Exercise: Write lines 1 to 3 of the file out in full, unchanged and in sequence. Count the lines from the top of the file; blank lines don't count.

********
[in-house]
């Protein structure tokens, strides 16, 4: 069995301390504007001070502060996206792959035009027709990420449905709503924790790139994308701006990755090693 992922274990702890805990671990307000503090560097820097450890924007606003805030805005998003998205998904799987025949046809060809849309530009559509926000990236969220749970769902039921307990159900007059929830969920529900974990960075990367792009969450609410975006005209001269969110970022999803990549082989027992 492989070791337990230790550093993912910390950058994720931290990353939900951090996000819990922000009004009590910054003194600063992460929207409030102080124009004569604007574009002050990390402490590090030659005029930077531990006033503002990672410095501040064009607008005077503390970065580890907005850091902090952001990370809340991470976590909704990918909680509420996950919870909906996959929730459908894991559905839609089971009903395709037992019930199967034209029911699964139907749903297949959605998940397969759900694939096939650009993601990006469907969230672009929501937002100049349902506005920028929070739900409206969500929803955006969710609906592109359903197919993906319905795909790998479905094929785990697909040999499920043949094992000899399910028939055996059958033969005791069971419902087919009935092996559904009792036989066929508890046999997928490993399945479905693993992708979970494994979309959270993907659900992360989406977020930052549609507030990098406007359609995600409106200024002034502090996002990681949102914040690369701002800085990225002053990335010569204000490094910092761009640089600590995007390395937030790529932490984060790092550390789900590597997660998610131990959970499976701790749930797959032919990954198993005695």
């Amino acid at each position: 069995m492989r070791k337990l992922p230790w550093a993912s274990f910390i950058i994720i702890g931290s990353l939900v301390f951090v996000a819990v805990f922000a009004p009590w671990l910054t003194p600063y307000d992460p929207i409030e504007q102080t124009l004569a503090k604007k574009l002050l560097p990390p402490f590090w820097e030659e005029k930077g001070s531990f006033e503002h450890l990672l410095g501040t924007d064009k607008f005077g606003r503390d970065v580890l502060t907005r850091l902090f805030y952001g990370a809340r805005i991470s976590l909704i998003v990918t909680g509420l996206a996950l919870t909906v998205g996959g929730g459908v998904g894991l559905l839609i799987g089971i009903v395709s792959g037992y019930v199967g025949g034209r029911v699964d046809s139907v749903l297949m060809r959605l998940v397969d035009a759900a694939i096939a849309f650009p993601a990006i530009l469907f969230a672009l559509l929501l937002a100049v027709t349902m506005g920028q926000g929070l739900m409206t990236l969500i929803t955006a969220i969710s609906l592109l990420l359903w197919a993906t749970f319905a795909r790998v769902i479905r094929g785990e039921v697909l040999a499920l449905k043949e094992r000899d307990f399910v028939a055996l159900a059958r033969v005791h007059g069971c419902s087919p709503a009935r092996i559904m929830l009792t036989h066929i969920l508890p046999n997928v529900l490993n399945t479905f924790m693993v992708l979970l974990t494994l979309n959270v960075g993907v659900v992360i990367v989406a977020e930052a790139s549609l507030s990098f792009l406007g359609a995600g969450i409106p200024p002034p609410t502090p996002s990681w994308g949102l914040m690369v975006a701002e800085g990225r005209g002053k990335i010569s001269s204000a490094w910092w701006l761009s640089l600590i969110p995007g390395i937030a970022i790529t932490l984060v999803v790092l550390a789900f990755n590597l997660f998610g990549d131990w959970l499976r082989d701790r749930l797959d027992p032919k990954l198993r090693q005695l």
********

[in-house]
């Protein structure tokens, strides 16, 4: 069995301390504007001070502060996206792959035009027709990420449905709503924790790139994308701006990755090693 992922274990702890805990671990307000503090560097820097450890924007606003805030805005998003998205998904799987025949046809060809849309530009559509926000990236969220749970769902039921307990159900007059929830969920529900974990960075990367792009969450609410975006005209001269969110970022999803990549082989027992 492989070791337990230790550093993912910390950058994720931290990353939900951090996000819990922000009004009590910054003194600063992460929207409030102080124009004569604007574009002050990390402490590090030659005029930077531990006033503002990672410095501040064009607008005077503390970065580890907005850091902090952001990370809340991470976590909704990918909680509420996950919870909906996959929730459908894991559905839609089971009903395709037992019930199967034209029911699964139907749903297949959605998940397969759900694939096939650009993601990006469907969230672009929501937002100049349902506005920028929070739900409206969500929803955006969710609906592109359903197919993906319905795909790998479905094929785990697909040999499920043949094992000899399910028939055996059958033969005791069971419902087919009935092996559904009792036989066929508890046999997928490993399945479905693993992708979970494994979309959270993907659900992360989406977020930052549609507030990098406007359609995600409106200024002034502090996002990681949102914040690369701002800085990225002053990335010569204000490094910092761009640089600590995007390395937030790529932490984060790092550390789900590597997660998610131990959970499976701790749930797959032919990954198993005695």
């Amino acid at each position: 069995m492989r070791k337990l992922p230790w550093a993912s274990f910390i950058i994720i702890g931290s990353l939900v301390f951090v996000a819990v805990f922000a009004p009590w671990l910054t003194p600063y307000d992460p929207i409030e504007q102080t124009l004569a503090k604007k574009l002050l560097p990390p402490f590090w820097e030659e005029k930077g001070s531990f006033e503002h450890l990672l410095g501040t924007d064009k607008f005077g606003r503390d970065v580890l502060t907005r850091l902090f805030y952001g990370a809340r805005i991470s976590l909704i998003v990918t909680g509420l996206a996950l919870t909906v998205g996959g929730g459908v998904g894991l559905l839609i799987g089971i009903v395709s792959g037992y019930v199967g025949g034209r029911v699964d046809s139907v749903l297949m060809r959605l998940v397969d035009a759900a694939i096939a849309f650009p993601a990006i530009l469907f969230a672009l559509l929501l937002a100049v027709t349902m506005g920028q926000g929070l739900m409206t990236l969500i929803t955006a969220i969710s609906l592109l990420l359903w197919a993906t749970f319905a795909r790998v769902i479905r094929g785990e039921v697909l040999a499920l449905k043949e094992r000899d307990f399910v028939a055996l159900a059958r033969v005791h007059g069971c419902s087919p709503a009935r092996i559904m929830l009792t036989h066929i969920l508890p046999n997928v529900l490993n399945t479905f924790m693993v992708l979970l974990t494994l979309n959270v960075g993907v659900v992360i990367v989406a977020e930052a790139s549609l507030s990098f792009l406007g359609a995600g969450i409106p200024p002034p609410t502090p996002s990681w994308g949102l914040m690369v975006a701002e800085g990225r005209g002053k990335i010569s001269s204000a490094w910092w701006l761009s640089l600590i969110p995007g390395i937030a970022i790529t932490l984060v999803v790092l550390a789900f990755n590597l997660f998610g990549d131990w959970l499976r082989d701790r749930l797959d027992p032919k990954l198993r090693q005695l």